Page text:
Turtles are charming animals yet, while they look cute to most people, they’ve been racking the brains of palaeontologists for decades. The combination of apparently primitive features and an extremely specialized anatomy, has made the reconstruction of the origin and evolution of these reptiles a nearly impossible task. In this entry we’ll try to get a general idea about the evolution of one of the most striking characteristics of turtles (the shell) with only four examples of primitive “turtles”.

CURRENT AND EXTINCT RELATIVES

As we explained in an earlier entry, the origin of turtles is still debated among the scientific community. Turtles show some anatomic characteristics not found among any current vertebrate, which makes their phylogenetic origin confusing. One of the characteristics that has puzzled palaeontologist more is their skull.

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Skull of a loggerhead sea turtle (Caretta caretta) in which we can see the lack of temporal openings. Photo by David Stang.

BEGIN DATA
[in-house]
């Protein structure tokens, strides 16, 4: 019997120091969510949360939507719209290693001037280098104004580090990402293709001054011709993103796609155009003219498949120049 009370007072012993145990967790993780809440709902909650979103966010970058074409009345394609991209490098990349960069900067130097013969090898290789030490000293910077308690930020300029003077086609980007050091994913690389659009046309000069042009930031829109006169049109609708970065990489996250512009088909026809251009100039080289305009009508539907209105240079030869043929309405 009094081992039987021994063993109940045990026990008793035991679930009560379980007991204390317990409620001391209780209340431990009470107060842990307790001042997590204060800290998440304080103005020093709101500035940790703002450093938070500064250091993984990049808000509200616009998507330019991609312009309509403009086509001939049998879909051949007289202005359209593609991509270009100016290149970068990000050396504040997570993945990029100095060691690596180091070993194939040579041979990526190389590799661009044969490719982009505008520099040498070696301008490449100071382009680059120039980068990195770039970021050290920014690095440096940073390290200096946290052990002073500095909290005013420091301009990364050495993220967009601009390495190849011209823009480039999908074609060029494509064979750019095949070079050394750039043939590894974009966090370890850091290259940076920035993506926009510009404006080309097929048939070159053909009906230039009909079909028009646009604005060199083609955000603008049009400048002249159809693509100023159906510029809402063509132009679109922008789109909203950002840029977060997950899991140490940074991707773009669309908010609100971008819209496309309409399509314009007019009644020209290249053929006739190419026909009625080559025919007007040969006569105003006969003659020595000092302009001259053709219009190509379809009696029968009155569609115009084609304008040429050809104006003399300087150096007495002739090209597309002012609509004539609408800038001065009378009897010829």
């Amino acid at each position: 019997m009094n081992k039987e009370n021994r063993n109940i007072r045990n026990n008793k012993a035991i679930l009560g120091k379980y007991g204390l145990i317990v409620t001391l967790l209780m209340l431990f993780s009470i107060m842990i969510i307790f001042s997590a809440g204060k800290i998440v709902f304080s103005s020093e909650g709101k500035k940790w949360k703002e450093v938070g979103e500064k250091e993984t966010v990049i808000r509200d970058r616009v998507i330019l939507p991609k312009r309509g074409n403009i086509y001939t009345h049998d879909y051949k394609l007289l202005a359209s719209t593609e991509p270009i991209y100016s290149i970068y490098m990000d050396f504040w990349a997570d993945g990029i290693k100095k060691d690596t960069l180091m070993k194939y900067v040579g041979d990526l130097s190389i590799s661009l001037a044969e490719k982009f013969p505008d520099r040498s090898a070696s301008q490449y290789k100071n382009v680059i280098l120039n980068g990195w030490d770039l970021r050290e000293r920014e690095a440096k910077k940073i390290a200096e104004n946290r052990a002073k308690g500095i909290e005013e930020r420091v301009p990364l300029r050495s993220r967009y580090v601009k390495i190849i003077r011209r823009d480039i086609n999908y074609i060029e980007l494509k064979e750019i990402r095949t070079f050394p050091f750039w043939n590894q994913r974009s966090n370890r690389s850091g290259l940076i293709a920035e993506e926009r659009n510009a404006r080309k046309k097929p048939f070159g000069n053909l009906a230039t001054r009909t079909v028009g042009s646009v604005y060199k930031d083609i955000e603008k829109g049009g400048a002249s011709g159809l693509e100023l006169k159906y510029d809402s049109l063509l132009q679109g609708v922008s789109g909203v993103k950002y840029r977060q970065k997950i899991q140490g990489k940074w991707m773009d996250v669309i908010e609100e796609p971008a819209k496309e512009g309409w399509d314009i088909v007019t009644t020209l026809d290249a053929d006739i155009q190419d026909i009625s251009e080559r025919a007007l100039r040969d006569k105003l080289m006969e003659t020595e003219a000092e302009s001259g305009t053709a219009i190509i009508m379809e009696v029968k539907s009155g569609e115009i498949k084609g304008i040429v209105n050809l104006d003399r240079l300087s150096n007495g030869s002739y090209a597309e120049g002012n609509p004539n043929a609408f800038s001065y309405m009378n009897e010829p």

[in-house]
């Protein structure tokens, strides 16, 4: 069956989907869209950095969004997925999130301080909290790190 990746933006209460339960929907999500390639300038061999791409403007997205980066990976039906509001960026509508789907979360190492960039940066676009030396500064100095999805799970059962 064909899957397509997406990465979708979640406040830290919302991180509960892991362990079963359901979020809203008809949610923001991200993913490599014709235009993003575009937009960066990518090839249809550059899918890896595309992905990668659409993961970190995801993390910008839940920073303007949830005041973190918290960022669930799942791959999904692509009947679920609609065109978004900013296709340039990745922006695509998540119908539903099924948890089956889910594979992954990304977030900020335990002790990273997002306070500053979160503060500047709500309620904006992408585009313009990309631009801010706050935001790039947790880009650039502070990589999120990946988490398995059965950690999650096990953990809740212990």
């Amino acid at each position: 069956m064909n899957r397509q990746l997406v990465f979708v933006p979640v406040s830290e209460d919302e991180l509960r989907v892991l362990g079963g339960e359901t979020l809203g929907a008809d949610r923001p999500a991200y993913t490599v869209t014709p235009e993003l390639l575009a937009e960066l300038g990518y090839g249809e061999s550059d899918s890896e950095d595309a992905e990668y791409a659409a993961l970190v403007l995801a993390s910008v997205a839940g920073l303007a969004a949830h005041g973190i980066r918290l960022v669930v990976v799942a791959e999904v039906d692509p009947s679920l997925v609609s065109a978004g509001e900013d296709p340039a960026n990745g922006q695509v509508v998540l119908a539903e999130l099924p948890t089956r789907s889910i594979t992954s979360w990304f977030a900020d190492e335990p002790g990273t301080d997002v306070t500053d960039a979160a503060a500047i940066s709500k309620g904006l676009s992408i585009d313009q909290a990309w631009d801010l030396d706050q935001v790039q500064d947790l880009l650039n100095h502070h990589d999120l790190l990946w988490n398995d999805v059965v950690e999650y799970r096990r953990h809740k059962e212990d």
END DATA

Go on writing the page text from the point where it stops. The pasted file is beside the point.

While the rest of reptiles are diapsid (they present a pair of temporal openings at each side of the skull), turtles present a typically anapsid cranium (without any temporal openings). Yet, recent genomic studies have proved that it’s more likely that testudines (order Testudines, current turtles) descend from a diapsid ancestor and that through their evolution they reverted back to the primitive anapsid form. What is not so clear is if turtles are more closely related to lepidosaurs (lizards, snakes and tuataras) or to archosaurs (crocodiles and birds). The most accepted hypothesis is the second one.

Even if the origins of the testudines are still somewhat mysterious, most palaeontologists coincide in that they belong to the clade Pantestudines, which groups all those species more closely related to turtles than to any other animal. A group of reptiles that are also found inside the pantestudines are the sauropterygians like plesiosaurs and placodonts.